The problem in this picture is that  kids had to walk through endless rows of buttons and stuff just to sit down and work. I think that the problem could be solved If enough people care and enough people want to help other people every one will feel better. I think people should see pictures and decide to do something it would help everyone. same. same. same

Oral History





Hudson: Have you ever heard of the man Jacob Riis?Hudson: Welcome John. How did you get here?

John: Hi Hudson, thanks. I was 20 years old when I came from Germany. I had just arrived in New York City. I got off the boat with my friend Leonardo. We met on the boat and he was twelve, and he is Italian. On the boat, he said, “Erano è la strada ludlow.” “English?” I said back. “Oh. Where is Ludlow Street?” He sat down and we started to talk. I realised we lived together on Ludlow Street. We became friends. “Wir zusammen leben” which means we live together.


Hudson: What was it like that first night here in America?


John: We ate pasta for dinner with tomato sauce. It was good. Leonardo is a good cook. I ate a lot very fast. Leonardo got a bucket “don’t worry” I chuckled. I went down to get water for soup. That soup was good. I scarfed that down too. “Affamato?” Leonardo asked in Italian. I replied, “hungrid.”


Hudson: Were you part of a gang or something like that?


John: Yes. On the way to the apartment we met some Italian boys. They talked with Leonardo. They seemed to be friendly, and they decided to make a gang. I was voted as leader. We decided on an alley to meet at.


Hudson: What are some of the things you did in your gang?


John: We hung out in the alley, and we always needed money, so we beat up some newsies, and we took their money. I would say, “Verlierer,” which means “loser.”


Hudson: Did you work or did you just steal things from people?


John: I became a peddler. Leonardo helped me sell German and Italian things. I liked working. It was very fun. I enjoyed calling to people on the street to buy our goods.


Hudson: Did you hear about the Triangle Shirtwaist Factory fire?


John: Yes. I read in the German newspaper, “gab es ein Feuer in dem Dreieck Hemdblusenfabrik letzte Nacht, und dass 146 kiesel starb sie wird es ein Streik heute.”

There had been a fire in the Triangle Shirtwaist Factory the night before. 146 people died in the fire. I read that there would be a strike. I felt excited. I read in a newspaper letter, written by this girl Pauline Newman, that she would not stand for the conditions in sweatshops. To this day, I remember what she said, “In despair, I ask dear god will things ever be different?” I decided to strike that same night. I wondered, will it be picketing? Or will it be a full on strike?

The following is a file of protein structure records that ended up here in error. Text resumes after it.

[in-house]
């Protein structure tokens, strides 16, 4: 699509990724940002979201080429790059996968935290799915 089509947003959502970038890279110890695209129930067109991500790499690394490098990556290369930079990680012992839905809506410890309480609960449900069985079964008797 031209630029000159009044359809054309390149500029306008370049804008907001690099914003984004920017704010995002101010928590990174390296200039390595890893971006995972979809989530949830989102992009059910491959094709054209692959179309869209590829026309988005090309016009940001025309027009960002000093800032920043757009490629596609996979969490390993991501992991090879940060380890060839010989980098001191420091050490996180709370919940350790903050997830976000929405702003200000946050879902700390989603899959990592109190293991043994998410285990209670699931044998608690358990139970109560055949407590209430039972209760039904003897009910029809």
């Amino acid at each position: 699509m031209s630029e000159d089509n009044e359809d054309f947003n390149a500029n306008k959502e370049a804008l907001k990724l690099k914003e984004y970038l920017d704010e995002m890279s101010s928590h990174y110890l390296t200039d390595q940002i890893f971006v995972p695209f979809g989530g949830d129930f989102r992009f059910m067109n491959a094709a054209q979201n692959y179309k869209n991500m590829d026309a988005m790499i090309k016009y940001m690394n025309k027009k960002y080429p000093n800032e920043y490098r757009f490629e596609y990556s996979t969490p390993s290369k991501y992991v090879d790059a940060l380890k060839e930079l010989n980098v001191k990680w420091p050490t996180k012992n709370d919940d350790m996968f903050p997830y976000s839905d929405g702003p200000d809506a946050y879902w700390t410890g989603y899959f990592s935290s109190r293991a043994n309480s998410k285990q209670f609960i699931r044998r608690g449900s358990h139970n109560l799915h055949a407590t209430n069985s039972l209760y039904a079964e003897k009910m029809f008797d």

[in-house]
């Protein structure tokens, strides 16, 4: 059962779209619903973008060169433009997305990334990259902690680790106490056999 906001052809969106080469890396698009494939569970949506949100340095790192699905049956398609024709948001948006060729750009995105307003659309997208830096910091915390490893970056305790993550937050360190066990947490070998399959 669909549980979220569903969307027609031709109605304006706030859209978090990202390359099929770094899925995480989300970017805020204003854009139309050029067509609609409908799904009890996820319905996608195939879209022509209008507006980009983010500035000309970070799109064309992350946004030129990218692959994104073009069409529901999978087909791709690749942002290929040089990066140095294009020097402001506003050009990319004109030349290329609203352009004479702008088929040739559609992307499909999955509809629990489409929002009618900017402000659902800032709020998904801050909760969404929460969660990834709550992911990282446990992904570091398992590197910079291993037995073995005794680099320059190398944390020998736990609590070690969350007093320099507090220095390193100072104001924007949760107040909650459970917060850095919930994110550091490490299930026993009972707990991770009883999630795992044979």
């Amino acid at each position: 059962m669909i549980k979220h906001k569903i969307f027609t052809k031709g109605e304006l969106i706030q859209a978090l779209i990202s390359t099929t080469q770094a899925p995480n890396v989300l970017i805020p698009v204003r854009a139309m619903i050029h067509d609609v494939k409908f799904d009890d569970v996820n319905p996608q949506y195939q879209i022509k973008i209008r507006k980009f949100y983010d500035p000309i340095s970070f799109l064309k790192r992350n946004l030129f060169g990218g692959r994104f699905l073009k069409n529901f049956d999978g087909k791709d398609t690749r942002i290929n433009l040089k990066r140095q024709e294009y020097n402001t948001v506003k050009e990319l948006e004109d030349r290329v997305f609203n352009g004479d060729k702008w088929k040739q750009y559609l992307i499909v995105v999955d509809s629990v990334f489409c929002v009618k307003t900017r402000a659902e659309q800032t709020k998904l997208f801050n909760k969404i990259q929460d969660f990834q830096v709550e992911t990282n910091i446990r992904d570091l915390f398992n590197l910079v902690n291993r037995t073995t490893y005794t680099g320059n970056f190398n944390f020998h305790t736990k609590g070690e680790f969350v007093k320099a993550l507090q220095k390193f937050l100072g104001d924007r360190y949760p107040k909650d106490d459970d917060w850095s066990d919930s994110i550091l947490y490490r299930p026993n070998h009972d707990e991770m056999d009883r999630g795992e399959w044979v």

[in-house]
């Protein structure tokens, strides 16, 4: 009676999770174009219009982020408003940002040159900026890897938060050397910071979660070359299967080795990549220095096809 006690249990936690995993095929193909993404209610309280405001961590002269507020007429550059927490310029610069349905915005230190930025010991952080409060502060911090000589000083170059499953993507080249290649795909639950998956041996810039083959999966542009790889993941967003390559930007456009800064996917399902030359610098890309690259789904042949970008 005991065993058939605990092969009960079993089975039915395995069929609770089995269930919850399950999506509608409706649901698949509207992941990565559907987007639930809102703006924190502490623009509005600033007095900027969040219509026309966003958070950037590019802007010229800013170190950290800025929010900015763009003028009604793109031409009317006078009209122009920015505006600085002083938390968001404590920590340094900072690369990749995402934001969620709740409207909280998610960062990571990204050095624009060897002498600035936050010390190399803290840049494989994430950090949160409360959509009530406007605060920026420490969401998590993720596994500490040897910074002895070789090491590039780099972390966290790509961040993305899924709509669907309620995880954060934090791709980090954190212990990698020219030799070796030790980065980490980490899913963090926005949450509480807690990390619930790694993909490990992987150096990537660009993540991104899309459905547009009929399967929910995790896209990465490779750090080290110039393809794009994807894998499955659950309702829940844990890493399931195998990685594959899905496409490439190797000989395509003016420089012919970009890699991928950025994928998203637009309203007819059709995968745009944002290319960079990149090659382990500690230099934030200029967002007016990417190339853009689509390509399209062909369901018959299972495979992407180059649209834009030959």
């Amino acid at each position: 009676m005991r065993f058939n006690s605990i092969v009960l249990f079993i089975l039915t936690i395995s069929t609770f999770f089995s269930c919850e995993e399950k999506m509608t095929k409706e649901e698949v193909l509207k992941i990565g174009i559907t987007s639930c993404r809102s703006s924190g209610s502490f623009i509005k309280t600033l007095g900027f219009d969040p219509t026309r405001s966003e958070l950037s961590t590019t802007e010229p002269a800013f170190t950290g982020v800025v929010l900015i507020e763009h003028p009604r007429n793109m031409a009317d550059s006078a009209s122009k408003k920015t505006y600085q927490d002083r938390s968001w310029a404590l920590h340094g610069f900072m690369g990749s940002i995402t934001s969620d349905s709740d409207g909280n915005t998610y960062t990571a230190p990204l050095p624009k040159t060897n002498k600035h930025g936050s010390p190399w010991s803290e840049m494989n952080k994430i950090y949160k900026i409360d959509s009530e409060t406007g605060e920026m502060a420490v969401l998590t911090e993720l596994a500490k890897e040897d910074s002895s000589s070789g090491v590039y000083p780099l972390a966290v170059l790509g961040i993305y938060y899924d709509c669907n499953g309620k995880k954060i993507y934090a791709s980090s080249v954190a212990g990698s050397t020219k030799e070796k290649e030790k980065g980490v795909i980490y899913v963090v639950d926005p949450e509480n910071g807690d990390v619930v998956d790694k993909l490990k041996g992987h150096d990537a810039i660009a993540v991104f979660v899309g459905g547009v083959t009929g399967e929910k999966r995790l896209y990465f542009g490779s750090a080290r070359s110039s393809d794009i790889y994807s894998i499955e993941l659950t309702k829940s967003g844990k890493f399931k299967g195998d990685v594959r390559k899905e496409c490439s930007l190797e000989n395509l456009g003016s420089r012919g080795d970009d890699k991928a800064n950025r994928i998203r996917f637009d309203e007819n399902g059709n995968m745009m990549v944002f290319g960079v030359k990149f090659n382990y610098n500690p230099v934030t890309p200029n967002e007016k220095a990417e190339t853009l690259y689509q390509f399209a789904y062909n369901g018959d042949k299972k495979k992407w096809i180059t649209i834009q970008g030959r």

John: Yes. I have heard of the man, Jacob Riis. He helped make tenements the way they are now using pictures, but I never met him. He took pictures of tenements to show wealthy people how horrible the conditions were. These photographs inspired change.


Hudson: Were you ever beaten up by a gang or another person?


John: Yes. Let me tell you the story. I was standing on the sidewalk when I heard a piercing noise. I looked up and saw the El. I wished I could ride that beautiful train, but I couldn’t afford to ride it and pay rent. While I was day dreaming, out of nowhere, someone came out and pounded me. Next thing I knew, I was in my bed with Leonardo standing by me. I ask him what had happened. He said that I had been beaten-up, but that I should be okay. Someone apparently had pounded me. It was probably a gang member from somewhere. I didn’t mind because it felt like when a newsie tried to fight back all those times I had beaten them up. I had a slight headache, but it really wasn’t that bad.


Hudson: What did you think of life on the Lower East Side?


John: Life was alright there, but it could have be better. America had a lot of cool things I had never seen before, like pickles in a barrell! I eventually moved out of the Lower East Side to Brooklyn, where I live now. I moved to Brooklyn because I heard that conditions weren’t as bad there, and I heard I could get a better apartment. Overall, I am happy I came to America, but I would like to go back to Germany someday, at least for a visit.